Fanny aged about fifty years - my negro woman slave for life named Nancy aged about twenty-one years - my Negro boy slave for life named
Madison aged about 6 months. All of which said slaves I do hereby will decree and set free to be perfectly free at my death from the claim or claims of any person whosoever. I further give and bequeath provisions to be given to them at my death together with the ? bedding and kitchen furniture which said Negroes now use. As for my children who are John Patterson, James Patterson and William Patterson, Nancy Bolden, Sarah Walker and Mary Walker, Elizabeth Crowder, Azenethe Price and Ann Harpool all and each of whom I have heretofore given about an equal portion of land, money, and personal property in advancement, I therefore do not desire to bequeath either or any of them or their heirs anything more at my death.
I do hereby appoint, James Anderson the Executor of this my last will and testiment in testimony whereof I have here unto set my hand and seal this seventeenth day of July in the year of our Lord one thousand eight hundred and forty-six.
stated in the presence of the testator by William Patterson
William Patterson died 1 Sept. 1847. He was buried on his farm in Calumet Township, Pike Co. MO, between Dover and Aberdeen on the Louisiana-Eolia Road.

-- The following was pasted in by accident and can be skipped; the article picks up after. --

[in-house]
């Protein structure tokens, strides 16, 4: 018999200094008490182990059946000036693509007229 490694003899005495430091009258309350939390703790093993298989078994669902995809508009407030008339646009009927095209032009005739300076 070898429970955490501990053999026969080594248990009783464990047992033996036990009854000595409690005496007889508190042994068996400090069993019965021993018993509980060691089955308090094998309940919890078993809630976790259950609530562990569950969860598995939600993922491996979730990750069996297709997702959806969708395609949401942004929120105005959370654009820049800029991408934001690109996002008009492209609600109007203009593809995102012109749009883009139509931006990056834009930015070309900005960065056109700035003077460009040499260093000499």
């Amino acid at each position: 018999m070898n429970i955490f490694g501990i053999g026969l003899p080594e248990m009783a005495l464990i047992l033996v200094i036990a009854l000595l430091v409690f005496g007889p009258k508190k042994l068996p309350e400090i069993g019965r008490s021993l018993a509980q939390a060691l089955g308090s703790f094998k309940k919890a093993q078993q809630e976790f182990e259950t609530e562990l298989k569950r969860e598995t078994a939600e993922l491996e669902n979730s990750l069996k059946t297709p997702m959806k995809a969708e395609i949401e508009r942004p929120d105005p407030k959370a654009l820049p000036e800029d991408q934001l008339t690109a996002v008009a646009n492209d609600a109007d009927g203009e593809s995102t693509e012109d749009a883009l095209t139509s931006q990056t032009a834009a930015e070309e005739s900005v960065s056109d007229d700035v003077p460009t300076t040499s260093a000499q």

William Patterson’s slaves were freed – see following census pages – it seems VERY unlikely that the story about him being killed by the slaves is true, as the freed slaves are still living in the same township together almost 3 years later.
1850 Census, MO, Pike County, Calumet Twp.
State of Missouri
John Patterson of Pike County in the State of Missouri Makes Oath and sayes that he is a son of William Patterson (decd) late of said County of Pike and State of Missouri who was in his life time a Revolutionary soldier in the
(blank) line. That he verily believes his said father rendered service in said Revolutionary war. That he has often heard his father State that he William Patterson, served upwards of seven years in said army. That he has also heard him speak of different places and engagements they were at. That his Father was a teamster most of the